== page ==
The aftermath of Stan's capture is no less harrowing. The public, who already had a strong mistrust of the police force, is outraged that a cop was the killer all along. It doesn't help matters when a SHIELD agent shows up to explain that Stan will probably be found incompetent to stand trial because he was a SHIELD guinea pig during a time when they were experimenting with PCP. His mind is fried from the drugs.
An angry mob storms the police station to tear Carter apart, a prospect that Spidey doesn't think is so bad. Daredevil begs Spider-man for help and is finally forced to reveal that he knows Spidey's real identity. That revelation makes Spidey realize that while he might be able to live with allowing Stan Carter's death, Peter Parker definitely could not. "Much as it hurts…I'm supposed to be one of the good guys," he tells Jean's stepfather as he saves Carter's life.
In the end, Daredevil reveals his own secret identity to Spider-man, and the two manage to reconcile their disagreements. "We have to have our system, Peter," Murdock sums up over tea. "We don't just ignore it."
And, of course, with great power comes great responsibility.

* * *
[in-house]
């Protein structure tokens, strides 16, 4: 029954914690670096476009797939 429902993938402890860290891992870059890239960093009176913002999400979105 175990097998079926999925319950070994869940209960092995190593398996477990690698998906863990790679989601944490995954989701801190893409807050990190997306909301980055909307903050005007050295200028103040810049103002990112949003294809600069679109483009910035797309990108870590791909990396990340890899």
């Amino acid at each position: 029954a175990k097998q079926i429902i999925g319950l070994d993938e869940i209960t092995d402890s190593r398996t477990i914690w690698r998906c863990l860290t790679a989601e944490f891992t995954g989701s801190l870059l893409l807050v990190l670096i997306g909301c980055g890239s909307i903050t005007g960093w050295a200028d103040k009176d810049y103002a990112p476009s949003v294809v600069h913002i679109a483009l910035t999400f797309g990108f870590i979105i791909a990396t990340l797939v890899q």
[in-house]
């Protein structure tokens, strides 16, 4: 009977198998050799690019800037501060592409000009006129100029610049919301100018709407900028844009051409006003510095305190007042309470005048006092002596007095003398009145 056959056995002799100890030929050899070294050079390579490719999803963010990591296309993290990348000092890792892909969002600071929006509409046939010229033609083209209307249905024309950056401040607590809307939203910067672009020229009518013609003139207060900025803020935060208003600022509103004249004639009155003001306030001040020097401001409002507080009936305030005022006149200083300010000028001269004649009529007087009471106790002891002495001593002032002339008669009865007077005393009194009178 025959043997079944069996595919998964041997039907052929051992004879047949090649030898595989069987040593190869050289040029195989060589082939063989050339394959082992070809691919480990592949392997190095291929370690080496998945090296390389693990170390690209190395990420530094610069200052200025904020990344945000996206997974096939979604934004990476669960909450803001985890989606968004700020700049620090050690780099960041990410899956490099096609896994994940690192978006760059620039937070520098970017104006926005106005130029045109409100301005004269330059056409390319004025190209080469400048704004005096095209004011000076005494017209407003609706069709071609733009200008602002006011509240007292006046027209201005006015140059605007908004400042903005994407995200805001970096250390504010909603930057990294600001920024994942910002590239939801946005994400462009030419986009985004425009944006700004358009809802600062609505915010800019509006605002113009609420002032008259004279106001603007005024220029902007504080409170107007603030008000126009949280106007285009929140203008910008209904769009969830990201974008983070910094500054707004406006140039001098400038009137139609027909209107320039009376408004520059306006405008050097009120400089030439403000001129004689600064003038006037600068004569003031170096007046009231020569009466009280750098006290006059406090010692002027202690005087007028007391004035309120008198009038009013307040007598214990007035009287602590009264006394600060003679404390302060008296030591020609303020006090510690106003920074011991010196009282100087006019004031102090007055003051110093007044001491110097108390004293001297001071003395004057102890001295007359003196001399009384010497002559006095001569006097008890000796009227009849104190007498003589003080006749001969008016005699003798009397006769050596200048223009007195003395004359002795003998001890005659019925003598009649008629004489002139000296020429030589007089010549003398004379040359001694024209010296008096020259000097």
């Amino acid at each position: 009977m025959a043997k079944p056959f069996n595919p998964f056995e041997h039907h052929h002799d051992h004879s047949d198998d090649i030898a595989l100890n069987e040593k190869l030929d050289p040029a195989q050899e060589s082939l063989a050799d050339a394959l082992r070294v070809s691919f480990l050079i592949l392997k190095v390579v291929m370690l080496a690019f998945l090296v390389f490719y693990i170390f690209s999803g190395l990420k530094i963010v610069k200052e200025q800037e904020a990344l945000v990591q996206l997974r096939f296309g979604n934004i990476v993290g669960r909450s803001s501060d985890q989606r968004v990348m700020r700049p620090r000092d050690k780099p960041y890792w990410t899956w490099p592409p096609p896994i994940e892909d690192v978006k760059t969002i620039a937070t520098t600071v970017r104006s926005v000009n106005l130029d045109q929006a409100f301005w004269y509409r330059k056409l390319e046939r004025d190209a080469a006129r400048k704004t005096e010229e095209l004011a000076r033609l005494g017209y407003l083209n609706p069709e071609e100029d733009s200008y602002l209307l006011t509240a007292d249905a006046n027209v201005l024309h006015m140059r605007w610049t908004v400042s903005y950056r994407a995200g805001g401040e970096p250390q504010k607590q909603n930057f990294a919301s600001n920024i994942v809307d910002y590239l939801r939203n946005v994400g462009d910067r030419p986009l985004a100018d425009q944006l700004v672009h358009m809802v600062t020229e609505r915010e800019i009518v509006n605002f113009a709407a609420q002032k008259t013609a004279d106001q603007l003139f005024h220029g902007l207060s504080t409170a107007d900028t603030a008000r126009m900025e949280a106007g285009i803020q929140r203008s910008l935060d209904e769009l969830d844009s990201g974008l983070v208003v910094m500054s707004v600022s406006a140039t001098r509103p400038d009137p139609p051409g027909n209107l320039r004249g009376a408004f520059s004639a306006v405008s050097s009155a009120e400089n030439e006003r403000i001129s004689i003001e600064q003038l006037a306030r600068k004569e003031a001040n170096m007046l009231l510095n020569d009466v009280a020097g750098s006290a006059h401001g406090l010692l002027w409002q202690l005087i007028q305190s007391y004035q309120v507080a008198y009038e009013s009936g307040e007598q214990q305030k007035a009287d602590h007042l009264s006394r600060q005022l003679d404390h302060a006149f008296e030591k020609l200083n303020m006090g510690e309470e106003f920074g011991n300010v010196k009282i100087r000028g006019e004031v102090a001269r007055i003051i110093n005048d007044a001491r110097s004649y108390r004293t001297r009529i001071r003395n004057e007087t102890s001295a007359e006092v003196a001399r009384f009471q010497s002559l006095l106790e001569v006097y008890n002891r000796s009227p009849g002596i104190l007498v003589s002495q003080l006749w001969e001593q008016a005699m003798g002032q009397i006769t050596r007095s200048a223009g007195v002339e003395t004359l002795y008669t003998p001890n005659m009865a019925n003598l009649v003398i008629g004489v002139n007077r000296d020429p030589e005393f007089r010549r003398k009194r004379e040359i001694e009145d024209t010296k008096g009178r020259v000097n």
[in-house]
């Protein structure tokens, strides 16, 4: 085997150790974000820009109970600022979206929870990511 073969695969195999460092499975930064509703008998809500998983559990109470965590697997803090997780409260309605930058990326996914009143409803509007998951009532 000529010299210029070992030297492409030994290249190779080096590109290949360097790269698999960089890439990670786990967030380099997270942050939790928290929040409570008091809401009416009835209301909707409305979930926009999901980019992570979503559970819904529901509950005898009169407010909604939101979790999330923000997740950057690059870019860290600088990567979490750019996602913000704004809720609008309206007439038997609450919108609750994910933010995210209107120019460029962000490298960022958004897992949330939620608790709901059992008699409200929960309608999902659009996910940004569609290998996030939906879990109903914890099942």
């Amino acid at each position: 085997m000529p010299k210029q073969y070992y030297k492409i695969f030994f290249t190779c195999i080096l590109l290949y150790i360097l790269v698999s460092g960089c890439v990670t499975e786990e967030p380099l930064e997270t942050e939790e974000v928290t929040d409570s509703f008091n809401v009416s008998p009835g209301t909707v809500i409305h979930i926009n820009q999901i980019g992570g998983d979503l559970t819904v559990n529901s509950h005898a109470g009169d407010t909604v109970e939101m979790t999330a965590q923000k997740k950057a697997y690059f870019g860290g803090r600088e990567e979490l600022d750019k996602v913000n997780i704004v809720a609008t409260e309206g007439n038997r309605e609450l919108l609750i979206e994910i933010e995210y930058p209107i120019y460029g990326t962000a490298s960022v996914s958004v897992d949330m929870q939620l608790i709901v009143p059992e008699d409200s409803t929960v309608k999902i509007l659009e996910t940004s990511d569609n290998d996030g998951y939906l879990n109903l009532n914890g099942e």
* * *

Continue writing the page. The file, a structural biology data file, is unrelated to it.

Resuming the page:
Justice vs. Vigilantism: This one isn't even hidden in subtext. Daredevil represents "the system" and Spidey represents the free-floating anger in society when the system doesn't work. I don't know if you can cleanly boil it down to "liberal vs. conservative," but it comes pretty darn close. It's a question that gets replayed over and over in science fiction and comics (Buffy vs. Faith, Kirk vs. Spock, Batman vs. Superman).
The argument is played out again and again throughout the four issues between Spidey and Daredevil and between Peter Parker and Matt Murdock. Writer Peter David, in his first major arc, always lets Daredevil win the argument. One could argue that's because Murdock is a lawyer and able to verbally outwit Peter, but given the outcome of the story and Pete's reconciliation of his beliefs, it's pretty clear where David stands himself.